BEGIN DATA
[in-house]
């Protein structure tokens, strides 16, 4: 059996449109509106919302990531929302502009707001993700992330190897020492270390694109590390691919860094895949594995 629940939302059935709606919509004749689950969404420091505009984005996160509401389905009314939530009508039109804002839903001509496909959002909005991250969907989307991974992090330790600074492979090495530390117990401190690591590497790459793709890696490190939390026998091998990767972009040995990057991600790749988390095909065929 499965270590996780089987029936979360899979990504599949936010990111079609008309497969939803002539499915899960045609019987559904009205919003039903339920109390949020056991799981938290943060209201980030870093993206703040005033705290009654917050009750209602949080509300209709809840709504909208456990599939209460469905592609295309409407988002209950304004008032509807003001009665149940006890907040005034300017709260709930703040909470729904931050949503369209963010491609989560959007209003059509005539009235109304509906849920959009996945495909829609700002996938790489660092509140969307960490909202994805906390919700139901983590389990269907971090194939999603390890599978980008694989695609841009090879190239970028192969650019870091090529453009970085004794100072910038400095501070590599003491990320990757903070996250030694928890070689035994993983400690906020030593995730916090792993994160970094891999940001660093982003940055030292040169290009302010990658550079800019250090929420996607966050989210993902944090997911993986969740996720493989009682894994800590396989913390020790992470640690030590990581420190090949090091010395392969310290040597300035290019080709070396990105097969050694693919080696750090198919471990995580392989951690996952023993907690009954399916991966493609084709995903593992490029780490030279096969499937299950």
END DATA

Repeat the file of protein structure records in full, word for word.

[in-house]
């Protein structure tokens, strides 16, 4: 059996449109509106919302990531929302502009707001993700992330190897020492270390694109590390691919860094895949594995 629940939302059935709606919509004749689950969404420091505009984005996160509401389905009314939530009508039109804002839903001509496909959002909005991250969907989307991974992090330790600074492979090495530390117990401190690591590497790459793709890696490190939390026998091998990767972009040995990057991600790749988390095909065929 499965270590996780089987029936979360899979990504599949936010990111079609008309497969939803002539499915899960045609019987559904009205919003039903339920109390949020056991799981938290943060209201980030870093993206703040005033705290009654917050009750209602949080509300209709809840709504909208456990599939209460469905592609295309409407988002209950304004008032509807003001009665149940006890907040005034300017709260709930703040909470729904931050949503369209963010491609989560959007209003059509005539009235109304509906849920959009996945495909829609700002996938790489660092509140969307960490909202994805906390919700139901983590389990269907971090194939999603390890599978980008694989695609841009090879190239970028192969650019870091090529453009970085004794100072910038400095501070590599003491990320990757903070996250030694928890070689035994993983400690906020030593995730916090792993994160970094891999940001660093982003940055030292040169290009302010990658550079800019250090929420996607966050989210993902944090997911993986969740996720493989009682894994800590396989913390020790992470640690030590990581420190090949090091010395392969310290040597300035290019080709070396990105097969050694693919080696750090198919471990995580392989951690996952023993907690009954399916991966493609084709995903593992490029780490030279096969499937299950």